Yan et. al. (2020) SARS-CoV-2 structure
- I clicked the link for the Yan et. al. (2020) structure on the Week 13 assignment page to view the structure at the Protein Data Bank. For reference, the structure's PDB code is 6M17. Then I used the NCBI's iCn3D viewer to view the structure. I went to the NCBI structure page, entered the PDB code into the search bar, and then used the full-featured 3D viewer to view the protein.
- I did my best to try and recreate Figure 4A from the Yan et. al. (2020) paper. I've included both the image from the paper and the image that I made to recreate the figure.
- The following images show the locations of the C-terminus and N-terminus in SARS-CoV-2 and ACE2.
- The PredictProtein program predicted that the SARS-CoV-2 would have primarily loops, and about an even amount of helices and sheets. From the structure attained by Yan et. al. (2020), it appears that SARS-CoV-2 has about 8 sheets that are connected by loops, but no helices. Thus the protein prediction was somewhat accurate, but not completely accurate.
- This image shows the amino acids of SARS-CoV 2 that were important for binding to ACE2.
The aim of this activity was to study SARS-CoV-2's spike protein to understand how protein sequence can give rise to the structure and function. While it is unclear exactly how the protein folds based on its sequence alone, the sequence can help with predicting the likely secondary structures. Moreover, the PredictProtein site showed that there is a lot that can be learned or predicted about the function of the protein based on its structure alone. By using databases and examining the structure of the protein in 3D, the relationship between structure and function becomes more clear.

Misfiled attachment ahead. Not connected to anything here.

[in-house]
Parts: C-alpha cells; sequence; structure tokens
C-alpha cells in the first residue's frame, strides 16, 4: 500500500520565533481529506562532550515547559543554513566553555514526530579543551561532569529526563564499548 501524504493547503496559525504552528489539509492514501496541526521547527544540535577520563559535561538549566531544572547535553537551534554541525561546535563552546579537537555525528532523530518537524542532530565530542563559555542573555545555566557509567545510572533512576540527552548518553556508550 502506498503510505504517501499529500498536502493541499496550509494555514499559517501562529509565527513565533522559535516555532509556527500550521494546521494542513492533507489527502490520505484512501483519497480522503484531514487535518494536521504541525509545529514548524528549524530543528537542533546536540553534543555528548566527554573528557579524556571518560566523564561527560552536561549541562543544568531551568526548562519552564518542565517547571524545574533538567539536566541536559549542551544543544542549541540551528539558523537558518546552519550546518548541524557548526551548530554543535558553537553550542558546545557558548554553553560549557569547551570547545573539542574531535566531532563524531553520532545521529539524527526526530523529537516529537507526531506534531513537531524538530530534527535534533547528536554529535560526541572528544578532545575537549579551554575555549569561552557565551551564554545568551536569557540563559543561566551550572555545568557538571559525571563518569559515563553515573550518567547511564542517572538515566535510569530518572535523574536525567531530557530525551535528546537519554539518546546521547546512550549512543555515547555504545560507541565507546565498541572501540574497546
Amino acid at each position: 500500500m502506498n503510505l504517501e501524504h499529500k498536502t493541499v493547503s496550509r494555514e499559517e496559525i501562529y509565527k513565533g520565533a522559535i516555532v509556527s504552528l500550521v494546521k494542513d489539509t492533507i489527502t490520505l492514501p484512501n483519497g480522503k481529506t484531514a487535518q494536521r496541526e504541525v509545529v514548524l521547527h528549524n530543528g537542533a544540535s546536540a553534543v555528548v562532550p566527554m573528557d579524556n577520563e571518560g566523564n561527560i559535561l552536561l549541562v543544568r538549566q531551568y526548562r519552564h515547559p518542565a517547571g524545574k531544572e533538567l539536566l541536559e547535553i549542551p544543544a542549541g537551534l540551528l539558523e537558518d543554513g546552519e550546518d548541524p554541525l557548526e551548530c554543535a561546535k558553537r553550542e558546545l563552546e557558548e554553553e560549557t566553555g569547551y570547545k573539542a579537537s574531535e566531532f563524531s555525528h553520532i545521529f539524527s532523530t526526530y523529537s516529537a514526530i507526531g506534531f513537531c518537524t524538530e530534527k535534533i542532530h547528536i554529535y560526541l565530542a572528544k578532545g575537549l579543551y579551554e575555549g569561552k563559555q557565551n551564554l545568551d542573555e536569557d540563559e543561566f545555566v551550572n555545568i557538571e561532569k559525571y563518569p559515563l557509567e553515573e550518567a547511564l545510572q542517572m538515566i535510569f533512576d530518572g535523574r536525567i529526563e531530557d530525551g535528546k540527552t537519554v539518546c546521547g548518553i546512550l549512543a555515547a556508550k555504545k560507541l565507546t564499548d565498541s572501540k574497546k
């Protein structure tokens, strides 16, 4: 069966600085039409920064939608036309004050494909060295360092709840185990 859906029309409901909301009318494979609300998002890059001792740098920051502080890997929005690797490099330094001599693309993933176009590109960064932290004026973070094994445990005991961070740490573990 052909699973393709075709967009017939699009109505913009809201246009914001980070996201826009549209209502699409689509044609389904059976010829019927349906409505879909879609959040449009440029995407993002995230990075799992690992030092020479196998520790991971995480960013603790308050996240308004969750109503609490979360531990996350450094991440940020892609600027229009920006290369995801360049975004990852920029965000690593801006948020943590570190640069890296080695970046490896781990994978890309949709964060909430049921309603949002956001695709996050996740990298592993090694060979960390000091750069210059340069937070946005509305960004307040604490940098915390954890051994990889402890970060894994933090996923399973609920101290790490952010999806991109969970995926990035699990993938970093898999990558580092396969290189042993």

Data and Files
- For the coronavirus project, my group would like to study the qualities (structure, genome,etc.) that make ACE2 a good receptor for SARS-CoV-2. We plan to use the spike protein sequence from SARS-CoV-2.
I copied and modified my methods/results section based on the outline that was in the Week 13 assignment page. I also copied the Yan et. al. (2020) citation from the Week 13 assignment page. I copied the syntax to embed my images from Wikipedia. I talked with Nathan and Jenny to over Zoom and over text to discuss ideas for the final project. Except for what is noted above, this individual journal entry was completed by me and not copied from another source.Carolyne (talk) 21:49, 22 April 2020 (PDT)
- Yan, R., Zhang, Y., Li, Y., Xia, L., Guo, Y., & Zhou, Q. (2020). Structural basis for the recognition of SARS-CoV-2 by full-length human ACE2. Science, 367(6485), 1444-1448. doi: 10.1126/science.abb2762
- OpenWetWare. (2020). BIOL368/S20:Week 13. Retrieved April 16, 2020, from https://openwetware.org/wiki/BIOL368/S20:Week_13.
- Wikipedia. (2020). Help:Pictures. Retrieved April 22, 2020 from https://en.wikipedia.org/wiki/Help:Pictures